3rd component90461 $25
4th component90461 $25
5th component90461 $25
HIB90460 $50
Prevnar90460 $50
Rotavirus90460 $50
Total $300

Let's consider another common scenario. If you discover an ear infection during a four-month well-child visit and prescribe an antibiotic, you likely would not give any vaccines at that time. Instead, you might have the child come back after he or she recovers for a nurse visit to receive the vaccines. In the past, my nurse would give the vaccines based on the orders seen in the chart at the well visit, and I would not see the patient during that visit. The billers would use codes 90471 and 90472 and the reimbursement would total $125 as seen in example A.

However, with a bit of additional work on my part, an extra $175 is available to us. One of the features of codes 90460 and 90461 is that the counseling has to be provided on the same day as the immunizations and by a qualified health professional, which has been defined as a physician, nurse practitioner, or physician assistant. It does not include counseling provided by a nurse. Knowing this, I now schedule a short vaccine-counseling visit with the parents instead of the nurse visit. I review the risks and benefits of the vaccines as I did at the two- and four-month visits and then can use the 90460 and 90461 codes and receive the higher reimbursement.

I don't want to oversell the benefits of 90460 and 90461. The results are most dramatic for vaccines with multiple components like DTaP or MMR. If you are only giving one vaccine on a given day (a flu vaccine, for example), there is no difference between reimbursement for 90460 and 90471, at least not with my payers. Also remember that 90460 and 90461 are used only for patients 18 years old or younger. They are not very helpful for practices with small pediatric populations. However, if you see teenagers and provide Tdap (tetanus, diphtheria, and pertussis), HPV (human papillomavirus), or meningitis immunizations to them, the counseling codes can be helpful.

Finally, meeting the counseling requirement of 90460 and 90461 can be disruptive in some cases. For example, when our practice has flu clinics and sees patients for five-minute visits, we don't usually pull a physician or nurse practitioner into the room to counsel each pediatric flu patient, even if the patient is getting more than one vaccine at the visit.

For adults, you would routinely use the 90471–90474 codes or the G0008 (for influenza) or G0009 (for pneumococcal) codes when appropriate for Medicare insurance. Although these are not as lucrative as the pediatric codes, they can still provide a steady stream of income for your practice. And the $50 my payers provide for vaccine administration seems likes a good deal to me.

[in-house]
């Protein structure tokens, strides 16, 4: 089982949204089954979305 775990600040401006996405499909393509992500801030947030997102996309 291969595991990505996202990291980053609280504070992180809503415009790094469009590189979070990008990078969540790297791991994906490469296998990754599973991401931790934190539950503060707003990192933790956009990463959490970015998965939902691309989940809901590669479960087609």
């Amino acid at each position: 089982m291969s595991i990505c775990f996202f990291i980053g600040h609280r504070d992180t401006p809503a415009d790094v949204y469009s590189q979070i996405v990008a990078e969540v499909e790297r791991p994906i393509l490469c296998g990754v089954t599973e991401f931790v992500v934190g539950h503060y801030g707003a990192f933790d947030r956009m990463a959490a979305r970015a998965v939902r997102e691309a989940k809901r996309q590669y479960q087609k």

Other issues affecting payment

One important recent update affecting payment for immunizations involves the use of pneumococcal vaccines for elderly patients. In August 2014, the Advisory Committee on Immunization Practices (ACIP) recommended that all adults 65 years or older receive both PPSV23 (Pneumovax) and PCV13 (Prevnar 13). There are very specific timing recommendations that can be found in the following: Morbidity and Mortality Week Report. A major concern was that, despite the ACIP recommendation, Medicare initially only authorized one pneumococcal vaccine for patients older than 65. However, Medicare recently modified its pneumococcal policy, more closely aligning with the ACIP recommendation. The key language is “A different, second pneumococcal vaccine may be administered 1 year after the first vaccine was administered (i.e., 11 full months have passed following the month in which the last pneumococcal vaccine was administered).” Note that the ACIP recommendation allows a second vaccine as early as six months in some circumstances, but Medicare won't reimburse unless the two vaccines are given a year apart.

Finally, when providing travel vaccines to your patients, verify the patient's coverage up front so that you can collect any amount due from the patient before he or she leaves the office. The Affordable Care Act requires insurance companies to cover any ACIP-recommended vaccines without copays or deductibles; however, that does not always apply to travel vaccines such as typhoid or Hepatitis A for adults. My experience is that this is still a gray area and insurance companies will often deny coverage, leaving you to collect the cost directly from the patient.


Remember to create a vaccine cost spreadsheet at least annually and order vaccines at the lowest possible price. Be aware of possible discounts when ordering vaccines, and use your credit card wisely to generate rebates. Make sure you code correctly for the vaccines you give, and use 90460 and 90461 appropriately to greatly increase your immunization administration revenue. Do these things, and you can make it much more financially viable to offer vaccines in your practice.